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February 8, 2014 / Leslie

2014 Great Backyard Bird Count

The annual Great Backyard Bird Count takes place next weekend, February 14 – 17. The event was started in 1998 by the Cornell Lab of Ornithology and National Audubon Society. It was the first online citizen-science project to collect data on wild birds and to display results in near real-time.

Blue Jay

The Blue Jay, above, is a frequent visitor to my tray feeder. It helps that I leave him a few whole peanuts in the shell, a favorite food, to entice him to return.

Citizen Scientists Needed

The Backyard Bird Count is an opportunity for citizen scientists around the world to help researchers by spending a few minutes next weekend counting birds to create a real-time snapshot of where the birds are. It’s as easy as looking out your window for 15 minutes or going for a walk at a local park.

People of all ages and skill levels can participate. You do not need to be an expert to contribute. Even if you can only identify the common birds you can still take part in the count.

How to participate

Pine Siskin

The little Pine Siskin on the right is enjoying thistle. Pine Siskins look similar to the American Goldfinch and are winter visitors to the Chicago area. They are irruptive migrants and will only migrate when their food supply becomes scarce. They have not visited my yard this winter. These are the type of trends that scientists are evaluating.

Why Count in February?

You might be wondering why a bird count that originated in North America is held in the coldest month of the year. The reason was to create a snapshot of the distribution of birds just before spring migrations begin in March. Last year a change was made and the count went global, creating snapshots of birds wherever they are in February, regardless of seasons across the hemispheres.

Dark-eyed Junco

The Dark-eyed Junco, above, is a winter migrant across much of North America. They are predictable and return every winter. When they appear in my yard in October I know winter isn’t far behind.

Where to find birds?

Your backyard, at a local park or wildlife refuge, or wherever you like to watch birds.

I count in several places. The easiest is my backyard where I have several feeders and a regular crowd of birds. I can always count on cardinals, finches, woodpeckers and sparrows to stop by for a meal. I also count on the trails at the park and the forest preserve. That may be a little more difficult this year with all the snow and ice, but I am planning on counting if I have to do it from the parking lot! And yes, a parking lot count is perfectly acceptable.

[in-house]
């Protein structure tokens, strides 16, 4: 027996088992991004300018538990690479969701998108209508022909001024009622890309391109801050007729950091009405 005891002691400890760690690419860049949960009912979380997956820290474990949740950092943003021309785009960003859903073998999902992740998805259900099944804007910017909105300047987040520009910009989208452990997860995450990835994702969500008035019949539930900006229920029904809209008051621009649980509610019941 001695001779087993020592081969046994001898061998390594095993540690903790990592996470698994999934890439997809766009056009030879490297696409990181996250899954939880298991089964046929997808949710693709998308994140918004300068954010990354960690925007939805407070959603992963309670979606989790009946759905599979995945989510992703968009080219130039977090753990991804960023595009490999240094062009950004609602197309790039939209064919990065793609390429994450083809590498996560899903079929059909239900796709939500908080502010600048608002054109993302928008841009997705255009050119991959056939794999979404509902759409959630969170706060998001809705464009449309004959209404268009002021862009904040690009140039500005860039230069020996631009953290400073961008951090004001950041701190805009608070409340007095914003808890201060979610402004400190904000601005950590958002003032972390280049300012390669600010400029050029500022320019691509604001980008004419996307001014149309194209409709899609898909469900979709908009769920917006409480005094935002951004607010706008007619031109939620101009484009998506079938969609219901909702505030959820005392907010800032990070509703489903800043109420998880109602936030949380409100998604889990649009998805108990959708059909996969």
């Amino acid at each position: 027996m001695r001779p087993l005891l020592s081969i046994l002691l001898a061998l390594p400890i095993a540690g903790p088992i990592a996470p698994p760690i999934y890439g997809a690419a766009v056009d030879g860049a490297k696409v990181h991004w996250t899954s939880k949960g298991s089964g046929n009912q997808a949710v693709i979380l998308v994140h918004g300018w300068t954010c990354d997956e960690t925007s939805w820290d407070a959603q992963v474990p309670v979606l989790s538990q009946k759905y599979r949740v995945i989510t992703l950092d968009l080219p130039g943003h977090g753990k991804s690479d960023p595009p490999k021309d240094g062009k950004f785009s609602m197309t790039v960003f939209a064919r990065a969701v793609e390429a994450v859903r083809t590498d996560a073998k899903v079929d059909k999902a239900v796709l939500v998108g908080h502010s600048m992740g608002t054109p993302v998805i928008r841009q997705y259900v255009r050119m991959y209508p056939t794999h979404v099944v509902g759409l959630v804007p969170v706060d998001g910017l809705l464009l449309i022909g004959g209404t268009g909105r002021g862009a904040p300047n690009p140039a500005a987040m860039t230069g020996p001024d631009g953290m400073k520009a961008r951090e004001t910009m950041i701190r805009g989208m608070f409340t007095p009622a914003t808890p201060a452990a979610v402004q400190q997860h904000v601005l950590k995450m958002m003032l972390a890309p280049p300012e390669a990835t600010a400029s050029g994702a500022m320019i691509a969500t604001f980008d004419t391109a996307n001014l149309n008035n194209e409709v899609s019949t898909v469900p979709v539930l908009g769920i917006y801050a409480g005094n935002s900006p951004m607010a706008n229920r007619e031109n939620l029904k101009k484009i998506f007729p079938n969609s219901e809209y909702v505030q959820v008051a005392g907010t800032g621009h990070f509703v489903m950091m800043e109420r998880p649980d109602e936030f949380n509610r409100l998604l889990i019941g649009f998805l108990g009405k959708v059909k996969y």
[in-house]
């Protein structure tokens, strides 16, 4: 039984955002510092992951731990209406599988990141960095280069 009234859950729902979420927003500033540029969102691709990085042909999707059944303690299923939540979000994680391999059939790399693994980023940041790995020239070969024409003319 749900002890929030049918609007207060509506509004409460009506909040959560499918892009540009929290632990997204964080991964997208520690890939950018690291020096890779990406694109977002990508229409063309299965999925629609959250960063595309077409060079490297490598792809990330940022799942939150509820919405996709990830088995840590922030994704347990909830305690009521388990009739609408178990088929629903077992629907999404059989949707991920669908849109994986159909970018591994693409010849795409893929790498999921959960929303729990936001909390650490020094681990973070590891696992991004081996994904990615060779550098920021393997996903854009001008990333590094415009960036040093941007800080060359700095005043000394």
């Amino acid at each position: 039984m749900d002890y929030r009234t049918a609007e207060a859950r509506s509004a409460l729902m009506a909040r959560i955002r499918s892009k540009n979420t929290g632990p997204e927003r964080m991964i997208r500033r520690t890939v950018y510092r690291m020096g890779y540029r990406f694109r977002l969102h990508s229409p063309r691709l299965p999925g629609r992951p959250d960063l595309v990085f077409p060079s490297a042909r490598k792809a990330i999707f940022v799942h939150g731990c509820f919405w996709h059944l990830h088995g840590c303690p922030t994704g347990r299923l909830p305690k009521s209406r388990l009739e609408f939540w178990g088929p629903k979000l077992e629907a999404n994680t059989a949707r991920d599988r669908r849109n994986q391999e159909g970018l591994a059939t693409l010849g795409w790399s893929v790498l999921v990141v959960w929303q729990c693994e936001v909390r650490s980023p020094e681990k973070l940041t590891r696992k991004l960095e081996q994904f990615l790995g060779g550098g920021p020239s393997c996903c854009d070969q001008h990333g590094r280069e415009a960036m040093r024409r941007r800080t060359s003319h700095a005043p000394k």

Mourning Doves

The Mourning Doves, above, are year-round residents. They don’t eat thistle but have taken refuge under the dome on the thistle feeder to wait out the storm.

Last Year’s Statistics

Graphic and figures from

Graphic and figures from

Checklists Submitted: 137998 | Total Species Observed: 4258 | Total Individual Birds Counted: 33464616

Will You Join In?

I would love to hear about your experience if you decide to participate. And if you do, stop by and let me know all about it.


Saturday Snapshot was originated by Alyce at At Home With Books. It is now hosted by Melinda of West Metro Mommy. Visit her blog to see more great photos or add your own.

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Leave a Comment
  1. laurelrainsnow / Feb 8 2014 2:24 pm

    Gorgeous birds…and what a great event! Thanks for sharing…and here’s MY SATURDAY SNAPSHOT POST


  2. Suko / Feb 8 2014 2:47 pm

    Gorgeous photos, as usual! This is such a wonderful event, Leslie.


  3. Beth Hoffman / Feb 8 2014 3:02 pm

    Wonderful photos, Leslie. Thank you so much for making me aware of this project.


  4. Arti / Feb 8 2014 8:16 pm

    That’s a beautiful photo of a Blue Jay. I hear them every now and then but they never come close to my home because I don’t have a feeder. So, I’ve never taken a close up photo of them. All best wishes for a wonderful bird count tomorrow. 😉


    • Leslie / Feb 9 2014 9:49 am

      I have to be fast to photograph him. As you say, they only stop by for food. He eats a few seeds and take the peanuts away to hide somewhere else. So maybe a two minute window for a shot. Sometimes he comes back for a second peanut. 🙂


  5. Paulita / Feb 9 2014 9:18 am

    Your bird pictures are always terrific. Love those mourning doves huddling up in the cold. We had a robin on the porch yesterday and he seemed to not be impressed with the “Wild Bird Seed” we were offering.


    • Leslie / Feb 9 2014 9:43 am

      Robins won’t eat seed. They eat fruit in the winter when insects and worms aren’t available. If you have a tree or shrub that holds its berries over the winter you will find the robins gathering there for lunch.


  6. Susan / Feb 9 2014 2:19 pm

    My sister-in-law is counting this year! We just talked about it last weekend when we were at her Super Bowl party … love your fat little Blue jay. We have four that raid our feeders and bully the birds! The rascals!


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